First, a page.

Breath of Salty Air by Ana Rotea

Breath of Salty Air by Ana Rotea
Publisher: Self-Published
Genre: Young Adult (14 – 18 y.o.), Horror, Sci-Fi/Fantasy, Paranormal, Contemporary
Rating: 3 Stars
Reviewed by Astilbe

Viewer discretion advised!

Life would cut your wings if you had any. For some people, life cuts arms—literally or metaphorically. This is the story of a boy whose trip to the sea becomes a challenge to keep his long arms uncut and to reach for help and a new chance in life. I dedicate this to all the people, young and old, who endured cuts but continued to march through life—your bravery must be acknowledged.

Online doctor sildenafil india online consultation is the solution of your problem. Soon,its main generic india viagra ingredient sildenafil citrate’s patent protectionexpired and scientists came up with Kamagra. You can simply list it online on the Female sexual dysfunction treatments. viagra without prescription canada free viagra prescription Especially female anemia is more significant, the vast majority belong to the iron deficiency anemia. This is no ordinary bus ride.

Blush was an interesting protagonist. Only a few basic details were given about his background, so the audience had plenty of room to come up with their own theories about why he was such a trusting child or why his arms were so much longer that normal. His personality was something that was well explored here, so I felt like I got to know him well. He was such a sweet kid, if occasionally also a little too quick to believe what others told him was the truth.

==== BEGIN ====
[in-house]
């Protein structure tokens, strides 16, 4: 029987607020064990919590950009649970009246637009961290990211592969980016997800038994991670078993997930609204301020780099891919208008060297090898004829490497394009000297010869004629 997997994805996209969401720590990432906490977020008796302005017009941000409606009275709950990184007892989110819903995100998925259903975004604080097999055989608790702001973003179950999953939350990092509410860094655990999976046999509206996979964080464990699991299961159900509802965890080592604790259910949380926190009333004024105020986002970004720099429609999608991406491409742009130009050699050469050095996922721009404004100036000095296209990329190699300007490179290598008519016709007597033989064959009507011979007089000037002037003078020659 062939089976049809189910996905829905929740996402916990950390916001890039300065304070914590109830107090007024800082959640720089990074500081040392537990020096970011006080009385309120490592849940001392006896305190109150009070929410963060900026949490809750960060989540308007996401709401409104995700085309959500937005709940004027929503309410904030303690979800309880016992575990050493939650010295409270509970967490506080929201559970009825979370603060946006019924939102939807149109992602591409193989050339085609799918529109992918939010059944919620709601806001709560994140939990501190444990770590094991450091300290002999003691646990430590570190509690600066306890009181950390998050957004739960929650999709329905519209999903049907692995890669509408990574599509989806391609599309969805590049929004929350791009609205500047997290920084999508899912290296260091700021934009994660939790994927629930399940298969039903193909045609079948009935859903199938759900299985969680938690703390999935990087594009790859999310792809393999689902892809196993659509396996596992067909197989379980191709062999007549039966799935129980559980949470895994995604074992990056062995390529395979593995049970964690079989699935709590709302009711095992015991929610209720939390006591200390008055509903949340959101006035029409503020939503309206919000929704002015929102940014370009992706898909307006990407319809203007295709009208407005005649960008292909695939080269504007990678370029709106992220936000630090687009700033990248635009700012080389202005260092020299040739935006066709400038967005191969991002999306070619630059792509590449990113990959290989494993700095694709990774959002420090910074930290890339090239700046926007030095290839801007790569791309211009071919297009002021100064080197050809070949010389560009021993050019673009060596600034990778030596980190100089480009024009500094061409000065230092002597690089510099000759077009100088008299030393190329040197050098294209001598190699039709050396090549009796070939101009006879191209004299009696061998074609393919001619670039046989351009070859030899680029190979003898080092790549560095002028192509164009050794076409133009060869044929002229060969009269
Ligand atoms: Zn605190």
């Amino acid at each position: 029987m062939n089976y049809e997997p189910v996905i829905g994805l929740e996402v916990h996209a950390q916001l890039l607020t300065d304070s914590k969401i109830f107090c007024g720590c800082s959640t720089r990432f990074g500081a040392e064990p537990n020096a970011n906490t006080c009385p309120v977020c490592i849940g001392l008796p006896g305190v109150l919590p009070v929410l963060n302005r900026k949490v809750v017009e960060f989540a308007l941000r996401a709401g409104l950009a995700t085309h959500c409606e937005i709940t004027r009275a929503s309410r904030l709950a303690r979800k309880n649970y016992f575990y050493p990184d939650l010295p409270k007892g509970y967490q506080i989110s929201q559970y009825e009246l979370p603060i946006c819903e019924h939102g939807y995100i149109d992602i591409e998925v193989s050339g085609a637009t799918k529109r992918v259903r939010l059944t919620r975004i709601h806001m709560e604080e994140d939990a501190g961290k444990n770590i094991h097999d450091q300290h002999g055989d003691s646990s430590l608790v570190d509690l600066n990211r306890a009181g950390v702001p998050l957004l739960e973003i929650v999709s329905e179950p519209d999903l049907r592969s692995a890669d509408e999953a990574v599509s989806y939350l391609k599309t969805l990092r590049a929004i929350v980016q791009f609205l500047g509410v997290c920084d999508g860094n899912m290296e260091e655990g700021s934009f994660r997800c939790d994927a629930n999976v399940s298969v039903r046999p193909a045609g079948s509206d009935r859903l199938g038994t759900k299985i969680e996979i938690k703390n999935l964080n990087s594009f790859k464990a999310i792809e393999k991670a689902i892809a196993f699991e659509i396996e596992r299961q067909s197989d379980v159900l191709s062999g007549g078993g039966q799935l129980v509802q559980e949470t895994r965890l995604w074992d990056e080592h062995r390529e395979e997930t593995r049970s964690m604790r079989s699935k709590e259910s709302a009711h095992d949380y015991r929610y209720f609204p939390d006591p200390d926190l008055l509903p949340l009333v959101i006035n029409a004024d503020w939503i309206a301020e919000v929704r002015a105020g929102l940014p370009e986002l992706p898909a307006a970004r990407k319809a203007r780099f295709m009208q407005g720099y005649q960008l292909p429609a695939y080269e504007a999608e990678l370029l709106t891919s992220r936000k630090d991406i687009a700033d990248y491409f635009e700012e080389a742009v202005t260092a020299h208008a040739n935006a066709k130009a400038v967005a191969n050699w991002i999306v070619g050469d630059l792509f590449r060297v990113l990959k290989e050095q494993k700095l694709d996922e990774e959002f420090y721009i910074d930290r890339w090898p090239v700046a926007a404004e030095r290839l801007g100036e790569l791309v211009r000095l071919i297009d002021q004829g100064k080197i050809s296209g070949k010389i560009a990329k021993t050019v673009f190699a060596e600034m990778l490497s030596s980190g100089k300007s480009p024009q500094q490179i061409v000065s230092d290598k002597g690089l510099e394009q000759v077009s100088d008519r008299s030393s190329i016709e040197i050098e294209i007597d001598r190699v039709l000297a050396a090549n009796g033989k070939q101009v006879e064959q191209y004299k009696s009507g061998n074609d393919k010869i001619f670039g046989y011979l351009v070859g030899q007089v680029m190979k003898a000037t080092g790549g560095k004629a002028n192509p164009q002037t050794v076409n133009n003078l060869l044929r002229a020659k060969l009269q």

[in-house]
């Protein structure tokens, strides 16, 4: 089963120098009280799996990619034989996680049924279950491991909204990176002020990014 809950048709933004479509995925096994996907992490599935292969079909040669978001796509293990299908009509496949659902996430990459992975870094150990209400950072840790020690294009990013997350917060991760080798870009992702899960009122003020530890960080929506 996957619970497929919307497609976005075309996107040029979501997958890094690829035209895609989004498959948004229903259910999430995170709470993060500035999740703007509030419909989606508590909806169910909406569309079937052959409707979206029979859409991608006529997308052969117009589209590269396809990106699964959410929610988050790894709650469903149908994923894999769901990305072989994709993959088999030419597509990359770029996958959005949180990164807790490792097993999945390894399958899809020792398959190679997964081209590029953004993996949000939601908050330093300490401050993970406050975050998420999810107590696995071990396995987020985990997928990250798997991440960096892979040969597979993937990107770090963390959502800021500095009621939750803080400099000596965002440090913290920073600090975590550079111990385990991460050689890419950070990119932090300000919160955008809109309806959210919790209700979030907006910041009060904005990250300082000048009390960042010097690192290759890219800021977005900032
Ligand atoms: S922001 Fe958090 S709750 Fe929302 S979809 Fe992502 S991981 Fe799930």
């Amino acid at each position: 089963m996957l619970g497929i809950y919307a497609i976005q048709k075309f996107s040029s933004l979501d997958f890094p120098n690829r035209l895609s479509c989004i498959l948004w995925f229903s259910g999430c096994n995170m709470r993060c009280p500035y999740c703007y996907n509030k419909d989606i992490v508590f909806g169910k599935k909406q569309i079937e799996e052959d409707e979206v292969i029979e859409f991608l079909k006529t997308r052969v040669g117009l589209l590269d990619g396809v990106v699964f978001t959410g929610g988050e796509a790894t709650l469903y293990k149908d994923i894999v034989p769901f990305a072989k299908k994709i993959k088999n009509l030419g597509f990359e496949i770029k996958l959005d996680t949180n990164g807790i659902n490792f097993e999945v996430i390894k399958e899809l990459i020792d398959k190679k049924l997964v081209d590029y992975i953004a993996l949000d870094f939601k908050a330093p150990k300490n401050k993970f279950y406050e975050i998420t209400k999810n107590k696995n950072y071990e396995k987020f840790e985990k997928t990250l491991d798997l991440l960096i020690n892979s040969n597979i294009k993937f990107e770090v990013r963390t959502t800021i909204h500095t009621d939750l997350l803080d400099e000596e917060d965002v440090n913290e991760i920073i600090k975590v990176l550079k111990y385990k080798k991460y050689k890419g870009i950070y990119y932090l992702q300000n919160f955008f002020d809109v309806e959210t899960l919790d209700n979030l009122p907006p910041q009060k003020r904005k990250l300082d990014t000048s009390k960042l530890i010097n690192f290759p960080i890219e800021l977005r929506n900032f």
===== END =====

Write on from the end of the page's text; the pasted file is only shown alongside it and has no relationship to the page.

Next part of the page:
It would have been helpful to have more explanations of what was going on in this tale. There were a lot of metaphorical images in this journey, and all of them were left up to the readers to decipher for ourselves. When combined with scenes that could be pretty gruesome at times and the fact that this seemed to be written for young teens, I thought it would have been a good idea to give the audience a few hints about how the author meant for this to be interpreted. I understood it as an adult reader, but I think I would have struggled if I’d read it at thirteen or fourteen.

With that being said, I did appreciate the way that the gore was used to push the storyline forward. Yes, it was pretty descriptive at times, but there were good reasons for it to be written that way that I’ll leave up to other readers to discover for themselves. The juxtaposition between the kind protagonist and the terrible things that happened to him on and near the bus grabbed my attention, too. These weren’t things I would have necessarily assumed would go together, so I was curious to see how this kid ended up in such violent circumstances.

Breath of Salty Air should be read by anyone who appreciates the challenge of figuring out the meaning of a story for themselves.

Speak Your Mind


This site uses Akismet to reduce spam. Learn how your comment data is processed.